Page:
How valuable will Canadian households' pandemic savings be?

Savings will be a valuable boost to spending, but they might not be nearly enough for down payments on home purchases

How valuable will Canadian households' pandemic savings be?

The federal government is counting on Canadians’ pent-up savings during the pandemic to drive economic activity, particularly housing sales, in the near future – but real estate information portal Better Dwelling has argued that this potential is overstated.

Data from Statistics Canada showed that, overall, households saved an extra $167 billion last year.

However, the figure sounds a lot larger than it actually is on a per capita basis, as the average net savings per household was $13,546 during the pandemic year.

“It’s quite a bit of money, considering households saved an average of less than $2,000 the year before … [but] it doesn’t quite have the same ring as households saving $167 billion, though,” Better Dwelling said in a recent analysis. “It’s definitely going to provide a boost to spending. However, everyone didn’t get a down payment-sized windfall like many assume.”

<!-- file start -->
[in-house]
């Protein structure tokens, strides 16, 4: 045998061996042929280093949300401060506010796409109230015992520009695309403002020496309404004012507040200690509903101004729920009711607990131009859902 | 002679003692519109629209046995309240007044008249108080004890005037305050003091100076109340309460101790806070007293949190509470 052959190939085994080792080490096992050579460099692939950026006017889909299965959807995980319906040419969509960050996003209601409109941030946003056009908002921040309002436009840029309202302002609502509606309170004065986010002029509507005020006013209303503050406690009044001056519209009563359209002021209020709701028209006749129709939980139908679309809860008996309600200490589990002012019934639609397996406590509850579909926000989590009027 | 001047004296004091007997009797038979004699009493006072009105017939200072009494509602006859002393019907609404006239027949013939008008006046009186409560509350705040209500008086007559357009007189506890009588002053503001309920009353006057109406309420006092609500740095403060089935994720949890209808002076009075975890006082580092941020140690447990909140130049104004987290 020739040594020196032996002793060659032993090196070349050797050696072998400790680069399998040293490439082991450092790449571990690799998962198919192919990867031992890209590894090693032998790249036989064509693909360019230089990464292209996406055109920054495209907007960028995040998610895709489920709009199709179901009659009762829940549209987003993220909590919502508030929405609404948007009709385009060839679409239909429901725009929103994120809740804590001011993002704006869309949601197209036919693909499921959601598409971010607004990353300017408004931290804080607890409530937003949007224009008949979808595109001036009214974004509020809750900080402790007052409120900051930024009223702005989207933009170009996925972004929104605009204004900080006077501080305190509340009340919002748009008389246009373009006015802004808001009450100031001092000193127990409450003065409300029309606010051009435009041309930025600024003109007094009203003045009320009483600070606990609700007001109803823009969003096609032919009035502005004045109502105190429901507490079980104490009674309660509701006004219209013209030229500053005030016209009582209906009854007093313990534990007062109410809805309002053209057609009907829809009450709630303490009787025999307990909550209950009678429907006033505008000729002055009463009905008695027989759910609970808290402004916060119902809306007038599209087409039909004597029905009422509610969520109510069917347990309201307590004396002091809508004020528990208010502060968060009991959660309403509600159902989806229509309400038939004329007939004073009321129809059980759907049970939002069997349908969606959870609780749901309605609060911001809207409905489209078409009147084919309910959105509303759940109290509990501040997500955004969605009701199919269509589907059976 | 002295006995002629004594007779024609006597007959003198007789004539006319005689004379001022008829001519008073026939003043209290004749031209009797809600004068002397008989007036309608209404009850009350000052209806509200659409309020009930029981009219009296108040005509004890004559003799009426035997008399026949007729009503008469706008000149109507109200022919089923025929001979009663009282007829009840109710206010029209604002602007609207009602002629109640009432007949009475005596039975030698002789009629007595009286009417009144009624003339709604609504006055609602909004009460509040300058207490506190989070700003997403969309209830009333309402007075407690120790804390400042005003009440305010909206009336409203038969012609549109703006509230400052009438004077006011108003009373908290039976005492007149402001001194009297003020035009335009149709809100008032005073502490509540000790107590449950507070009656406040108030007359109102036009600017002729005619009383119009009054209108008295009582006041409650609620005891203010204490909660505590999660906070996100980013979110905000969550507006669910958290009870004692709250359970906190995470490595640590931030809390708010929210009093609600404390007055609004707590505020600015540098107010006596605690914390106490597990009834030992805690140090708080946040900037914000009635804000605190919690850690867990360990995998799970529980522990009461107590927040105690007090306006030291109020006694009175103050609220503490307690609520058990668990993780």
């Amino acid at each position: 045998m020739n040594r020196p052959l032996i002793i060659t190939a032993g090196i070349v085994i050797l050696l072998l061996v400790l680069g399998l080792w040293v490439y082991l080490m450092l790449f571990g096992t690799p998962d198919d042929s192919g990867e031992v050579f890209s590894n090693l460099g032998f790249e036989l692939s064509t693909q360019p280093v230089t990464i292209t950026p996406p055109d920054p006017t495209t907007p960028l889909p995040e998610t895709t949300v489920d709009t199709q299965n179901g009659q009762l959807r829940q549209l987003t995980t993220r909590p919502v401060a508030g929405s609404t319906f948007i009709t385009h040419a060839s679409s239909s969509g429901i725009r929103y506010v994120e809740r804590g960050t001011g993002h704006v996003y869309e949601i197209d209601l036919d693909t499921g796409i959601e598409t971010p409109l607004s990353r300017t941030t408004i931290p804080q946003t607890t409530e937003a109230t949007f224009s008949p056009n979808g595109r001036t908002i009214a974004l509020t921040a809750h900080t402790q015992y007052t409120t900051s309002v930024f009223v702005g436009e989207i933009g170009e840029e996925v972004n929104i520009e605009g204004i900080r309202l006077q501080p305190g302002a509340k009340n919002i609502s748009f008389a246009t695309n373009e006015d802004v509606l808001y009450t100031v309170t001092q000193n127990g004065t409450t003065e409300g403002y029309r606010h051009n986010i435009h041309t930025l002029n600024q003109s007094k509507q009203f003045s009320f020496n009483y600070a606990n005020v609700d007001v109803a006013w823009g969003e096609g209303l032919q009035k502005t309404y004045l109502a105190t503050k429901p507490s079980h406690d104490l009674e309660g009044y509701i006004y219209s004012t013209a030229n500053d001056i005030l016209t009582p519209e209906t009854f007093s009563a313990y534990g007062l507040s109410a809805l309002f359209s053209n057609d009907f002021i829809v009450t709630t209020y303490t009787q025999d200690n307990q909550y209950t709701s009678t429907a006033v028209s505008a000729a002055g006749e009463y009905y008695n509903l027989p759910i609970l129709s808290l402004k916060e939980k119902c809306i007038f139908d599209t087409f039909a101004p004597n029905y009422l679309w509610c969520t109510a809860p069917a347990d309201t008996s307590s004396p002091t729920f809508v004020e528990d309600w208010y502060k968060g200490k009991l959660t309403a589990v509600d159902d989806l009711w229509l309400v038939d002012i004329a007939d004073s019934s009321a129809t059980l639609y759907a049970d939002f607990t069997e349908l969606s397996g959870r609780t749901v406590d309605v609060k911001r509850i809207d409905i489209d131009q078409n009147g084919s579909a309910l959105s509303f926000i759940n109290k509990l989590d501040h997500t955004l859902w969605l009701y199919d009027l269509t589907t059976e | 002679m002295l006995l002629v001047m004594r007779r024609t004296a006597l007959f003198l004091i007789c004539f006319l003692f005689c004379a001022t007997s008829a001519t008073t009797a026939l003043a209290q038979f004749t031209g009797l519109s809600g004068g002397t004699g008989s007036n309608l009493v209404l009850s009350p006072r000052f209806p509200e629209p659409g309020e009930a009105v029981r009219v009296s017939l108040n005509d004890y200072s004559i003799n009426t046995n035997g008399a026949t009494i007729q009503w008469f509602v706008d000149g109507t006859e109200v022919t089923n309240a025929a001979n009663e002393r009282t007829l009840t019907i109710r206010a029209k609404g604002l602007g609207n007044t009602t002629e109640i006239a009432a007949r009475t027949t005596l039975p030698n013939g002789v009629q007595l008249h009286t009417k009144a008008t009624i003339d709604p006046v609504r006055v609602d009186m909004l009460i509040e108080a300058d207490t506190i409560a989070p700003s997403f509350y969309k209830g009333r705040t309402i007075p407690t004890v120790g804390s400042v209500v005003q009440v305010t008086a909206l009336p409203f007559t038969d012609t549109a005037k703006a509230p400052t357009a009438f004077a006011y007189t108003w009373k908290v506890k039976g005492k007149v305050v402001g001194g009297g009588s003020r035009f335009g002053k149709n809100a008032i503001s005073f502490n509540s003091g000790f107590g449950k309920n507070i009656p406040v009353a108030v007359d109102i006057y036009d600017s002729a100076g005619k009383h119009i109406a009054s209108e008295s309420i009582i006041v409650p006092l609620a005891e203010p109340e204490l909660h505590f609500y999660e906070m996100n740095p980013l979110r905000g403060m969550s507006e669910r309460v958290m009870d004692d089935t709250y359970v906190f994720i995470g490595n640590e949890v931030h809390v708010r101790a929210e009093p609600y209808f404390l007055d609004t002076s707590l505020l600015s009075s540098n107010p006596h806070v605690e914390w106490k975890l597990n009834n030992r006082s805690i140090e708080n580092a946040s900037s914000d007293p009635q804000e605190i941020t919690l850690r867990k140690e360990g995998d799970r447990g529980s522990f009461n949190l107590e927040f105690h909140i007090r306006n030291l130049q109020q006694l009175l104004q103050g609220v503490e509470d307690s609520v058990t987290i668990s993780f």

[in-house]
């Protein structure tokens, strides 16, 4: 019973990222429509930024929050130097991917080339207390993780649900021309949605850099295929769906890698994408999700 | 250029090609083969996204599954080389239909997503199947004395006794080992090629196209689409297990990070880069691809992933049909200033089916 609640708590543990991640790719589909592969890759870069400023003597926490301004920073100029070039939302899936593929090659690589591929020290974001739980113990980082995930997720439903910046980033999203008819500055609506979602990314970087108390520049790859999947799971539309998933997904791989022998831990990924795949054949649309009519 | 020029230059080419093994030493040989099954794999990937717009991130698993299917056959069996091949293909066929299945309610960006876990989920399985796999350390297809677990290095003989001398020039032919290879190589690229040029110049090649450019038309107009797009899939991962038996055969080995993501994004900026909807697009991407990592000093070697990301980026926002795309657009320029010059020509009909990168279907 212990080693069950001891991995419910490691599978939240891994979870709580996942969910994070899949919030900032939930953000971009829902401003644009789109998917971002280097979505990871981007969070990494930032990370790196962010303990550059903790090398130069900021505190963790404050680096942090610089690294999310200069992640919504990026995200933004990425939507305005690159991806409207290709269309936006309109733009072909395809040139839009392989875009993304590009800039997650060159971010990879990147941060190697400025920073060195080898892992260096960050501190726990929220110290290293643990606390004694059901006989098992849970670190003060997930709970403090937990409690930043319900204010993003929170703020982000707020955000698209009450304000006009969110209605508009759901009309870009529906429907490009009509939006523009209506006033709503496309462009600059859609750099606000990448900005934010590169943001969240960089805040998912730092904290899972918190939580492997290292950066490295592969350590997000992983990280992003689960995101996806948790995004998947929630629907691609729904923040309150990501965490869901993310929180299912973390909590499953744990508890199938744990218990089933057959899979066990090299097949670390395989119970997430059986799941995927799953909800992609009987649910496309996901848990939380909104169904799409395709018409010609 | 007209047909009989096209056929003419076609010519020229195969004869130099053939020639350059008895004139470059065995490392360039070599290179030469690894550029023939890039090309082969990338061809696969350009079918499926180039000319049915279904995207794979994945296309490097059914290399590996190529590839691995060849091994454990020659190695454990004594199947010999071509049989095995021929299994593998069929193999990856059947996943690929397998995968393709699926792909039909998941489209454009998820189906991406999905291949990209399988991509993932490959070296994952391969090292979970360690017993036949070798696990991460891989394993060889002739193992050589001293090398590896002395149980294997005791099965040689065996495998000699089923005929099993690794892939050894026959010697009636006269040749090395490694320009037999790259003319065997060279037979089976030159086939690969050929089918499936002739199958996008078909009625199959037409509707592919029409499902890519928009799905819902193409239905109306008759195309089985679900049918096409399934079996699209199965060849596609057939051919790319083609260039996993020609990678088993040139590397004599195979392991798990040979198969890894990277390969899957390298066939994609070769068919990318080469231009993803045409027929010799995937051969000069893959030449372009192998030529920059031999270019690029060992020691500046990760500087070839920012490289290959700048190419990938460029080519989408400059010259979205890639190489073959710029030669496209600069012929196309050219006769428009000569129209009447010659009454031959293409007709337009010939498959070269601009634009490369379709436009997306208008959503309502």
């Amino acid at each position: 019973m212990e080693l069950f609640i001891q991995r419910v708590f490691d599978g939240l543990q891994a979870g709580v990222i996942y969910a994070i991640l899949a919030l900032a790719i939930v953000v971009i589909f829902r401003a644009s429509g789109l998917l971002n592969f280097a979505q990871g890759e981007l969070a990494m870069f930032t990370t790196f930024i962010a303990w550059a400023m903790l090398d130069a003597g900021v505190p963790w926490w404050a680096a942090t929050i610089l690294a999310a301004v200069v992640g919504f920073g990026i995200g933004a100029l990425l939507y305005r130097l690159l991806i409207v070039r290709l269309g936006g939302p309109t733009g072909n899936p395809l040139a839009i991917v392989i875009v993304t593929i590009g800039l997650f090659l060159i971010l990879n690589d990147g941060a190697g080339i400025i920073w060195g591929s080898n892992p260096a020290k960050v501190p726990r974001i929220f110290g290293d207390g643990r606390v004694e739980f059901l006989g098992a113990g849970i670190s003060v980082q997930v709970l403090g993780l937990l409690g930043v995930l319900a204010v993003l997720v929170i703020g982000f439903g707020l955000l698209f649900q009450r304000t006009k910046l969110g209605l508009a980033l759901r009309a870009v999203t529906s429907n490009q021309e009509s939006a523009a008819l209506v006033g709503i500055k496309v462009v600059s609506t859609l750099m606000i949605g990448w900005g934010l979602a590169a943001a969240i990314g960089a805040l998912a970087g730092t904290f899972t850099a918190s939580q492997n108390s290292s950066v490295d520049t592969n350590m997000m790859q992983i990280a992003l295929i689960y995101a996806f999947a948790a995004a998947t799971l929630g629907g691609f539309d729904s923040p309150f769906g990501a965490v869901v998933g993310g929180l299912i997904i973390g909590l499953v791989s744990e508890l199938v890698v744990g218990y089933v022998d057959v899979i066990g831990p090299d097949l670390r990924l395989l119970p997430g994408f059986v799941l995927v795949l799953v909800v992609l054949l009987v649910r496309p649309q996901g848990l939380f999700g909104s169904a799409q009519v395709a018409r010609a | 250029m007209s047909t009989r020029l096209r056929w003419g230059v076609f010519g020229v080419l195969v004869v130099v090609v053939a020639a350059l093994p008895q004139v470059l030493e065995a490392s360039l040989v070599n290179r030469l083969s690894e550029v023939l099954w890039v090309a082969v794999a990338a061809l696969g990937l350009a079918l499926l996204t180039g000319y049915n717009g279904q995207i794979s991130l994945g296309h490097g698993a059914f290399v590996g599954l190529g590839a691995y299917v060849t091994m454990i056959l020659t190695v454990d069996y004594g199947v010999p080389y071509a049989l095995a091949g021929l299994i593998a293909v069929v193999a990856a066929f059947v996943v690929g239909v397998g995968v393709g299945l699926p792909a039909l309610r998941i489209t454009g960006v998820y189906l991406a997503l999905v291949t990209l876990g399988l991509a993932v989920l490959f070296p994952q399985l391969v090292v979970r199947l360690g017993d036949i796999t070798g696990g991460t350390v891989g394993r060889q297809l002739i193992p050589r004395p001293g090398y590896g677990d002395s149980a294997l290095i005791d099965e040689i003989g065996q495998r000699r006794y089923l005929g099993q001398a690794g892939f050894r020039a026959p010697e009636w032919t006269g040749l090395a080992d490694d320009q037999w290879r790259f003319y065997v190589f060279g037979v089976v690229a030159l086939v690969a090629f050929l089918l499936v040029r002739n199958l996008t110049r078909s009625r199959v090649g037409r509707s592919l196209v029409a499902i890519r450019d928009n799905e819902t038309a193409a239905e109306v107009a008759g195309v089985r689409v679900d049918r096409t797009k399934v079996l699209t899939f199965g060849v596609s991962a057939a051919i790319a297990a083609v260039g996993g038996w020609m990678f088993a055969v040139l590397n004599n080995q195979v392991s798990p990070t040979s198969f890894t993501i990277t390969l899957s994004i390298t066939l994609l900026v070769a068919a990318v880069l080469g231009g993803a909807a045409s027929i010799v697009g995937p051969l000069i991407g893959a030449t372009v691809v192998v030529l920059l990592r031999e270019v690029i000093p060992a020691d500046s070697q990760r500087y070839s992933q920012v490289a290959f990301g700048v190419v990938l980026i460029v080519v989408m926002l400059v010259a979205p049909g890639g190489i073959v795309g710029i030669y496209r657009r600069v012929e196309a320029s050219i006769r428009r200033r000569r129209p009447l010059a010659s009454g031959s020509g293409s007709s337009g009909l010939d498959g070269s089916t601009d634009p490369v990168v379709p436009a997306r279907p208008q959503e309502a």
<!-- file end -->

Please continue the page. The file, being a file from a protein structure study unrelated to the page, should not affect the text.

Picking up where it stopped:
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Households led by people in the 35-44 age range saved the most in 2020, with an average of $30,375.

Older households in the 45-54 cohort also built up formidable savings, with an average of $29,325 during the pandemic. Better Dwelling noted that “this demographic is more likely to already own a home but might be looking for an upgrade.”

The next group (55-64 years old) saved $14,225 in 2020, and “is very likely to own their home.” In stark contrast, Canadian seniors are spending “a lifetime of savings,” with the average senior-led household spending $11,053 of their savings in 2020.

“There are a lot of expectations for these pent-up savings, which sound huge,” Better Dwelling said. “The real estate industry expects it to fuel down payments. Economists see it as boosting household consumption. In reality, when averaged, it’s just a few months of income these households saved.”